Peace Arch City
By Jack Kintner
Initially settled in the 1850’s by wilderness survey parties and by prospectors from several area gold rushes, Blaine is named for the popular Republican Secretary of State James G. Blaine, who actually signed the papers granting Washington statehood in 1889. Much like Port Townsend with which it is often compared, Blaine boomed in the late Victorian era and then faded, leaving a downtown neighborhood of old buildings and grand wooden homes, many with their once ubiquitous backyard stables just big enough for a horse, a little hay and a buggy still standing. It once was the state’s third busiest port, sending lumber to rebuild San Francisco after the 1906 earthquake and fire on square riggers that could easily sail into the expansive Semiahmoo Bay off the Georgia Straight more easily than the restricted waters of Puget Sound to the south.
In 1921 Sam Hill erected one of the few monuments to peace anywhere in the world when he built the 62-foot Peace Arch just east of where the international border hits the beach at the town’s northern city limits. Soon a 40-acre park was established surrounding the monument, half in the US and half in Canada. People from both sides can enter the park and mingle without going through customs, a tradition that survived the terrorist scare of September 11, 2001. Where borders everywhere else were being closed down for security, Peace Arch Park’s hours informally expanded to accommodate night-time candle light peace vigils. More information on Peace Arch Park can be found at PeaceArchPark.org.
Blaine is half water, and along with Bellingham it’s one of just two towns on the water in Whatcom County. There are unincorporated areas such as Birch Bay, Sandy Point, Point Roberts and so on but they’re facilities are usually private and provide the public little access to anything more than a pleasant walk on the beach. A very pleasant walk, to be sure, but no marina facilities, fishing piers, ferry services, customs and so on.
Blaine’s marina, extensively renovated a few years ago by the county-wide Port of Bellingham authority, provides moorage for over 350 boats, as does nearby Semiahmoo Marina. Blaine Harbor sits on a spit of land between Semiahmoo Bay and Drayton Harbor and provides guest morrage as well as a salmon charter by Rip Tide Charters. On the west side sits the world-class Semiahmoo Resort & Spa. Once home to the Alaska Packers Association (APA) cannery, the 200-room resort hosts gatherings from around the world in a breathtaking setting surrounded by a pristine beach. Here you can book whale watching tours, guided kayak tours and fishing from Outer Island Expeditions. The passenger ferry M/V Plover that once delivered cannery workers across the harbor to work still runs in the summers for tourists. The 1,500 permanent Semiahmoo residents live in homes clustered around a golf course designed by Arnold Palmer, home to an annual charity tournament that last year raised nearly $80,000 to combat Lou Gehrig’s Disease. It’s public every other day, alternating with its companion course on nearby Loomis Trail. Blaine sits on Drayton Harbor, a nearly circular 4,000-acre jewel that is one of the most important stops, along with nearby Birch Bay, for migrating shorebirds and seabirds along the west coast. Like a huge shallow dish, the harbor sustains a lush variety of plant and animal food. Wildlife biologists using satellite tracking technology have discovered that thousands of migrating birds from all over tend to stop to feed in the harbor and in Birch Bay as if they were a popular highway restaurant. In celebration of the birds, Wings Over Water NW Birding Festival is held annually every spring.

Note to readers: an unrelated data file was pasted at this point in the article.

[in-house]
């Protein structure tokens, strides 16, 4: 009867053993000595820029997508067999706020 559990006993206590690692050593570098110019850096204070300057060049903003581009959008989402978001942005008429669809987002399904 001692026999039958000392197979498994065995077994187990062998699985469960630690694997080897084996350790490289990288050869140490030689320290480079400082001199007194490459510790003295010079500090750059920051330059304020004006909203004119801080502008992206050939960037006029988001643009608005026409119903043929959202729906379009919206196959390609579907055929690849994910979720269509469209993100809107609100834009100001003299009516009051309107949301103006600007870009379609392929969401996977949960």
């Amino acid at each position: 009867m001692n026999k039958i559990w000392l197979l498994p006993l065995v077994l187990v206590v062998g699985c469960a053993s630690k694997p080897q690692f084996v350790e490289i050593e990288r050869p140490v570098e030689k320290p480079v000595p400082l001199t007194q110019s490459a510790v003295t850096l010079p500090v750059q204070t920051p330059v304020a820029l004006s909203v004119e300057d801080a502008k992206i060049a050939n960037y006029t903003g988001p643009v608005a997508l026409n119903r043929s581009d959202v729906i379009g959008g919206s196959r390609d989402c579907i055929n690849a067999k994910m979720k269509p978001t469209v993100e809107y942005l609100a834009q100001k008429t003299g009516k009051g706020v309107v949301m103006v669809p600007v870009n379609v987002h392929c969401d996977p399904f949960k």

To keep the birds and other marine critters healthy, happy and edible, considerable effort has been expended by the Drayton Harbor Community Oyster Farm over the past decade after the harbor was closed to shellfish harvesting in 1992. Tender and succulent Drayton Harbor oysters, some the size of a middle schooler’s gym shoes, are once again being harvested for a booming market in, among other places, China.
Traditional gatherings, always at or around the waterfront, include late April’s Semiahmoo Regatta, a two-day affair that draws over 100 sailboats and four hundred sailors as it raises money for various charitable causes, one of the few small town Fourth of July celebrations with a pancake breakfast, several block long street fair and auto show & shine, a parade with enough variety and interest to be in the bar scene in a star wars movie (ever seen an antique combine rumbling down main street?) and August’s Plover Days, with the George Raft Race, all kinds of seafood from the local fishing fleet and the annual swim across the harbor entrance. For a complete list of year-round activities in Blaine, click here!
Blaine Harbor & Moorage Information:
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